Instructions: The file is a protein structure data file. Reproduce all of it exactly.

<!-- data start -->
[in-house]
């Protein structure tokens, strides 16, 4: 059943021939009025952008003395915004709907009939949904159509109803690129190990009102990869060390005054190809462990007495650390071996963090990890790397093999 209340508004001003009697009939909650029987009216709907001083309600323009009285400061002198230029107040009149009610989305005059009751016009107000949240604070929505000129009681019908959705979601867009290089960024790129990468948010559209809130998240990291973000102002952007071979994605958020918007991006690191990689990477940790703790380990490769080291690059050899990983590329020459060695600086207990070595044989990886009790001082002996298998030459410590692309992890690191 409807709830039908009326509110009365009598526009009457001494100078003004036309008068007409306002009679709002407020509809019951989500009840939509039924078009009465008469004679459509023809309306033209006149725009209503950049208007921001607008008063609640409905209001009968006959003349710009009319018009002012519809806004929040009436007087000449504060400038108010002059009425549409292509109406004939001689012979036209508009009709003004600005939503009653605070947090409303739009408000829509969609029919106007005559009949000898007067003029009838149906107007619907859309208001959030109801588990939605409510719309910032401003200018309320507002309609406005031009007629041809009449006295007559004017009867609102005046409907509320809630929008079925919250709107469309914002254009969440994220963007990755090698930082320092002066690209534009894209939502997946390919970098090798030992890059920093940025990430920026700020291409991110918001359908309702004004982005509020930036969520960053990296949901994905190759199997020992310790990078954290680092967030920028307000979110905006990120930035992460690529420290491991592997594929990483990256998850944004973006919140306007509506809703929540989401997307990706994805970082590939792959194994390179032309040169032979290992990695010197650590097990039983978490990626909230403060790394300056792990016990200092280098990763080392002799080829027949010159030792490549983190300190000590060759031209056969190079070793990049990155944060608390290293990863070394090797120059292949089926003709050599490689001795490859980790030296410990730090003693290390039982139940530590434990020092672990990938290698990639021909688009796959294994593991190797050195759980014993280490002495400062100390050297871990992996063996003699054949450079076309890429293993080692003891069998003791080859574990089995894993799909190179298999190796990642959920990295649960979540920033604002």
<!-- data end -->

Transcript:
[in-house]
């Protein structure tokens, strides 16, 4: 059943021939009025952008003395915004709907009939949904159509109803690129190990009102990869060390005054190809462990007495650390071996963090990890790397093999 209340508004001003009697009939909650029987009216709907001083309600323009009285400061002198230029107040009149009610989305005059009751016009107000949240604070929505000129009681019908959705979601867009290089960024790129990468948010559209809130998240990291973000102002952007071979994605958020918007991006690191990689990477940790703790380990490769080291690059050899990983590329020459060695600086207990070595044989990886009790001082002996298998030459410590692309992890690191 409807709830039908009326509110009365009598526009009457001494100078003004036309008068007409306002009679709002407020509809019951989500009840939509039924078009009465008469004679459509023809309306033209006149725009209503950049208007921001607008008063609640409905209001009968006959003349710009009319018009002012519809806004929040009436007087000449504060400038108010002059009425549409292509109406004939001689012979036209508009009709003004600005939503009653605070947090409303739009408000829509969609029919106007005559009949000898007067003029009838149906107007619907859309208001959030109801588990939605409510719309910032401003200018309320507002309609406005031009007629041809009449006295007559004017009867609102005046409907509320809630929008079925919250709107469309914002254009969440994220963007990755090698930082320092002066690209534009894209939502997946390919970098090798030992890059920093940025990430920026700020291409991110918001359908309702004004982005509020930036969520960053990296949901994905190759199997020992310790990078954290680092967030920028307000979110905006990120930035992460690529420290491991592997594929990483990256998850944004973006919140306007509506809703929540989401997307990706994805970082590939792959194994390179032309040169032979290992990695010197650590097990039983978490990626909230403060790394300056792990016990200092280098990763080392002799080829027949010159030792490549983190300190000590060759031209056969190079070793990049990155944060608390290293990863070394090797120059292949089926003709050599490689001795490859980790030296410990730090003693290390039982139940530590434990020092672990990938290698990639021909688009796959294994593991190797050195759980014993280490002495400062100390050297871990992996063996003699054949450079076309890429293993080692003891069998003791080859574990089995894993799909190179298999190796990642959920990295649960979540920033604002």